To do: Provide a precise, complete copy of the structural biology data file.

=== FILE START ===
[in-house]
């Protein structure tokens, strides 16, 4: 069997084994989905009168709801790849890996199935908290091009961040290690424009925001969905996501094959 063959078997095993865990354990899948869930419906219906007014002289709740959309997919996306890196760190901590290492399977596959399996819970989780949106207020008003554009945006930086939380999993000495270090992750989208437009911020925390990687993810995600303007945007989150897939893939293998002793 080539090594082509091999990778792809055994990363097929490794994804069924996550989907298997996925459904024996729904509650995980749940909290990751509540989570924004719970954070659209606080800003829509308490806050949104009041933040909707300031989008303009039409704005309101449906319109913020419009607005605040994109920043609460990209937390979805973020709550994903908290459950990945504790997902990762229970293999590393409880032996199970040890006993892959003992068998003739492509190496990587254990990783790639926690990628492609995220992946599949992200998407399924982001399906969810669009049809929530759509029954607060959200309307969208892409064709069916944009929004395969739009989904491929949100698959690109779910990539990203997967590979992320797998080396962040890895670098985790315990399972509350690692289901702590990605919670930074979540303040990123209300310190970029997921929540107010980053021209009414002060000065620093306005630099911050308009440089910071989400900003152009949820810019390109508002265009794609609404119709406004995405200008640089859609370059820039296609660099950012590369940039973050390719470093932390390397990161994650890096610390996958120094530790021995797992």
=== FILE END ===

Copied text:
[in-house]
């Protein structure tokens, strides 16, 4: 069997084994989905009168709801790849890996199935908290091009961040290690424009925001969905996501094959 063959078997095993865990354990899948869930419906219906007014002289709740959309997919996306890196760190901590290492399977596959399996819970989780949106207020008003554009945006930086939380999993000495270090992750989208437009911020925390990687993810995600303007945007989150897939893939293998002793 080539090594082509091999990778792809055994990363097929490794994804069924996550989907298997996925459904024996729904509650995980749940909290990751509540989570924004719970954070659209606080800003829509308490806050949104009041933040909707300031989008303009039409704005309101449906319109913020419009607005605040994109920043609460990209937390979805973020709550994903908290459950990945504790997902990762229970293999590393409880032996199970040890006993892959003992068998003739492509190496990587254990990783790639926690990628492609995220992946599949992200998407399924982001399906969810669009049809929530759509029954607060959200309307969208892409064709069916944009929004395969739009989904491929949100698959690109779910990539990203997967590979992320797998080396962040890895670098985790315990399972509350690692289901702590990605919670930074979540303040990123209300310190970029997921929540107010980053021209009414002060000065620093306005630099911050308009440089910071989400900003152009949820810019390109508002265009794609609404119709406004995405200008640089859609370059820039296609660099950012590369940039973050390719470093932390390397990161994650890096610390996958120094530790021995797992």